3. Evolution. The Academic Image Cooperative

As of February 2000 the AIC met all its original objectives. It then exceeded them as it turned attention in March 2000 to defining and documenting the policies, practices, and business strategies that could sustain the AIC while developing its collections to include images outside the concordance core. The focus on business planning was a direct response to public evaluation and assessment of the AIC prototype as demonstrated at the College Art Association's 2000 annual meeting and at other professional gatherings (Appendix D). Feedback encouraged numerous changes to the prototype's look and feel as was expected. It also suggested reconsideration of some of the AIC's founding assumptions as enumerated below.

3.1. Commercial assumptions

The AIC rested on an assumption that its cost profile would start out high as the concordance core and the online service capacity were developed and then diminish precipitously as development work shifted into more of a maintenance mode. It was also assumed from the outset that while external support would be essential at startup, the AIC would have to be self-sustaining over the long run. The engagement of the art historical and visual resource communities was seen as the principal mechanism for achieving sustainability. Collections would grow at little or no cost through individual and corporate community contributions of images and data; volunteer domain specialists identified by CAA would ensure the quality of these contributions and legitimize the AIC collections in the eyes of scholars; the effort of image processing and cataloging (all to AIC standards) would be distributed, wherever possible, to contributors; and the proposed use of open standards (XML) for delivery would reduce the AIC's need to create end-user tools and enhance the end user's ability to use local tools to deliver AIC content. It was equally evident, however, that the AIC would have to be a centralized service to some extent, with staff for (re)cataloging and (re)processing images, communicating with contributors and subscribers, and marketing and delivering the service. The project team imagined that this centralized service might most economically be aligned with a large educational institution or professional organization, especially an institution for which the AIC would represent an opportunity to accelerate a "switch" from analog to digital already envisioned.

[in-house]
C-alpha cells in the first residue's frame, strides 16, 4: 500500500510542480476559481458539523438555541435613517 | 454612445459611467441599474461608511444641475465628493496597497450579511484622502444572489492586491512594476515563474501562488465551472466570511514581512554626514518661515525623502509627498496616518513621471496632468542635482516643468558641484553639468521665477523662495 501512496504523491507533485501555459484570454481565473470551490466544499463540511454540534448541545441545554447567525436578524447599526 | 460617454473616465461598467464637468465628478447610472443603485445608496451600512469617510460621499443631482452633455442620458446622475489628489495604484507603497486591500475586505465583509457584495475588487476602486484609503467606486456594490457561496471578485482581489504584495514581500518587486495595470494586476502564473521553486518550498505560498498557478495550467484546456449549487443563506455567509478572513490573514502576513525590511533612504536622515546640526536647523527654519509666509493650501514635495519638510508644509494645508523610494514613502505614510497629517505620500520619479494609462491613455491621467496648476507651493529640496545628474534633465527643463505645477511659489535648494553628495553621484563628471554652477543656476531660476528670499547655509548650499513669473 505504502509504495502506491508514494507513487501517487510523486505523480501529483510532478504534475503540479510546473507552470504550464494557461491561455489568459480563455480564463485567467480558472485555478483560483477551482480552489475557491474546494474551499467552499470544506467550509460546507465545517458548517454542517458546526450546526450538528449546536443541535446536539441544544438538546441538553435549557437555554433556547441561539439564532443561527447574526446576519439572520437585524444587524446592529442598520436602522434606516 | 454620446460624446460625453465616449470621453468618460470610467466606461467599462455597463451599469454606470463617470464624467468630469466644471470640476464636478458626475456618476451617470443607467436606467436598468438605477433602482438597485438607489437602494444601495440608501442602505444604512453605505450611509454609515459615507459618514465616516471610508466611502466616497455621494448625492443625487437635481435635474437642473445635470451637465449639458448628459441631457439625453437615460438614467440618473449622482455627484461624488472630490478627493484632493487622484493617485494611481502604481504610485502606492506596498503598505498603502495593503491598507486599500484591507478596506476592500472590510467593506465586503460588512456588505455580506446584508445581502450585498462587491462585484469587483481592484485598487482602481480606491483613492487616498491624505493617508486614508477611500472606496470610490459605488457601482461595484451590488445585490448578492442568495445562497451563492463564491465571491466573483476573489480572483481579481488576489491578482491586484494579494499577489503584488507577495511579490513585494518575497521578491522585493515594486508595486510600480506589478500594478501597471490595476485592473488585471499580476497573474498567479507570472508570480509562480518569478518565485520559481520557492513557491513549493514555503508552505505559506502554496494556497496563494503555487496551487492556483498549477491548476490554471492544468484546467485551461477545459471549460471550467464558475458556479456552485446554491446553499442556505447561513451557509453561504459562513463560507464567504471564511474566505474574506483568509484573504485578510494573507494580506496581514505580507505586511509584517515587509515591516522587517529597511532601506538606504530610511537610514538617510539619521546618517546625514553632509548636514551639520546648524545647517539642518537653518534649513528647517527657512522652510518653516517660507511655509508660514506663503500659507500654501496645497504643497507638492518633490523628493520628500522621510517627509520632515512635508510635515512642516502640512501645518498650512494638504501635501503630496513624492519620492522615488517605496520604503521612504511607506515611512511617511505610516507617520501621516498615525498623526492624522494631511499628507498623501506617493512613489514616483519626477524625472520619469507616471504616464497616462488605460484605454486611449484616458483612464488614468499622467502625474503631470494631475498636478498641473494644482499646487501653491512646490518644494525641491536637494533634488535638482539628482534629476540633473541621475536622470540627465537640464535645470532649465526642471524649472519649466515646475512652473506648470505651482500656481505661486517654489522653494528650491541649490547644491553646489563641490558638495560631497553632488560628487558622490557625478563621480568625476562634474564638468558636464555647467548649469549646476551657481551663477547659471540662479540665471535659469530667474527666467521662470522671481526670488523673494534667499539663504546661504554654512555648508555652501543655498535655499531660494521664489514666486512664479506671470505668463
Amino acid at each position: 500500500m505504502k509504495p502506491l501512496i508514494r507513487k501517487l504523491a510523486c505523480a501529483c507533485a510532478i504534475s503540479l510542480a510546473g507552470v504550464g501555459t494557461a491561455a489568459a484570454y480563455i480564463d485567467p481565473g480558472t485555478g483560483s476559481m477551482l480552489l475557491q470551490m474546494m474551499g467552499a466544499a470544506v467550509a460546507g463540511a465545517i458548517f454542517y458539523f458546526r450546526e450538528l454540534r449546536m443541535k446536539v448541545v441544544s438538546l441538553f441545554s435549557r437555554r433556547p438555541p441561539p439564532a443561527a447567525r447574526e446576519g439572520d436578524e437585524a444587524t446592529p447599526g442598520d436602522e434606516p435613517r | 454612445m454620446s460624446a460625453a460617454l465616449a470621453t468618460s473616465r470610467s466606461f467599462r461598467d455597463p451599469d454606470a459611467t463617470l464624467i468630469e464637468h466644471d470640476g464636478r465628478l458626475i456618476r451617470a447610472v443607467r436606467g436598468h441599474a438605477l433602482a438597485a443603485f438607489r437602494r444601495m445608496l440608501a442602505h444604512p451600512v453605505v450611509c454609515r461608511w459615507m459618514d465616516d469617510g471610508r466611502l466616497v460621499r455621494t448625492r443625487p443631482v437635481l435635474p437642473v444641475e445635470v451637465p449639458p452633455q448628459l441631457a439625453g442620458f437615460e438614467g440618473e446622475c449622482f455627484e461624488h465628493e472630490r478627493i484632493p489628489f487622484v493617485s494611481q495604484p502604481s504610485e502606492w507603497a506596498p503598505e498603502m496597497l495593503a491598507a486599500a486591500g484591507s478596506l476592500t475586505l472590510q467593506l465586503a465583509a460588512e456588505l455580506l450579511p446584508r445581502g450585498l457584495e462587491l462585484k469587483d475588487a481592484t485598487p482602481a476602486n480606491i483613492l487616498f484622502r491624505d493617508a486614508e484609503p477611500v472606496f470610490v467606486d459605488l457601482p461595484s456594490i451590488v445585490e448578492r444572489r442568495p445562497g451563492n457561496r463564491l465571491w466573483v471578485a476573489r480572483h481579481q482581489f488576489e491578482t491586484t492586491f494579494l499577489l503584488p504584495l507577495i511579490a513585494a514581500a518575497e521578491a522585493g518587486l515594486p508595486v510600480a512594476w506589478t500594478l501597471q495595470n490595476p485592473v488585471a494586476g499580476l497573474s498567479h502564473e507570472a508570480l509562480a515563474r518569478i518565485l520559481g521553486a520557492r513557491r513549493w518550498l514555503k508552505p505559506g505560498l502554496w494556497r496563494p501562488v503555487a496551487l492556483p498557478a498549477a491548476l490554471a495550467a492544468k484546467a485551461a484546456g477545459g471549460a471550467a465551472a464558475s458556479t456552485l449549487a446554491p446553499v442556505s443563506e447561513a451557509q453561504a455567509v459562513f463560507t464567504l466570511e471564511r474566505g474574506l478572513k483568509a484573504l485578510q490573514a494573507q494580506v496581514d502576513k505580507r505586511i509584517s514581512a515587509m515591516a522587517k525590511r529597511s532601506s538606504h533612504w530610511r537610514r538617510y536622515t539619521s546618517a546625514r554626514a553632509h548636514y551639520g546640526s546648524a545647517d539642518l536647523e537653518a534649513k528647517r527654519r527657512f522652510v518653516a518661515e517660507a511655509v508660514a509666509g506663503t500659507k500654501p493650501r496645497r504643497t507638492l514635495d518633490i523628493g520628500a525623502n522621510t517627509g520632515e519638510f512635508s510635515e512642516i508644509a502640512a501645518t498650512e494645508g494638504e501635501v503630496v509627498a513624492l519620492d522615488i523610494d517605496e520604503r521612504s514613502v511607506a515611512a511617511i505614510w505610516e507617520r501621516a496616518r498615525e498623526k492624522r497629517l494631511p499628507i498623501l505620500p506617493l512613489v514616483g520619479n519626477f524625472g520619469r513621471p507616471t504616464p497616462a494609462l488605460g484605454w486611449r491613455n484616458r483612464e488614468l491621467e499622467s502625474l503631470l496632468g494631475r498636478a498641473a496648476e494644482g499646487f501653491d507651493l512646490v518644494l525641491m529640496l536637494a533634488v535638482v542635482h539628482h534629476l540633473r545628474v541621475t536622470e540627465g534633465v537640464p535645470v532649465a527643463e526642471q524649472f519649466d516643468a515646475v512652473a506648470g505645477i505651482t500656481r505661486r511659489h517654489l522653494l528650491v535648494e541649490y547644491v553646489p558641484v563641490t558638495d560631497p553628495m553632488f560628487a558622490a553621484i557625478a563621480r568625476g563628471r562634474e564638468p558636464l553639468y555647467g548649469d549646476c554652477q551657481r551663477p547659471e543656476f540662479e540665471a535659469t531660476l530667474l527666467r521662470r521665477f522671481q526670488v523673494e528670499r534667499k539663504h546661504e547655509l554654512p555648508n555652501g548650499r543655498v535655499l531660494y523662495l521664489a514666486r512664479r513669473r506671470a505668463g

These assumptions were fundamentally challenged, not because they are erroneous, but because participants in AIC presentations and focus groups emphasized their need for well-managed, richly documented collections of consistently high-quality digital images and their skepticism that minimally processed community-evolved collections were likely to possess these traits. Respondents also recognized the costs involved in the development of high-quality collections and almost universally stressed a preference for paid access to such collections over free access to collections that were more "serendipitously" derived. Driven in part by its respondents' needs but also by the knowledge of costs incurred in documenting, processing, and creating a prototype delivery system for a relatively small image set supplied by only three contributors, the project team began to consider subscription-based models for supporting its activities, and a more managed approach to the collection development beyond the prototype phase.

3.2. Collection scope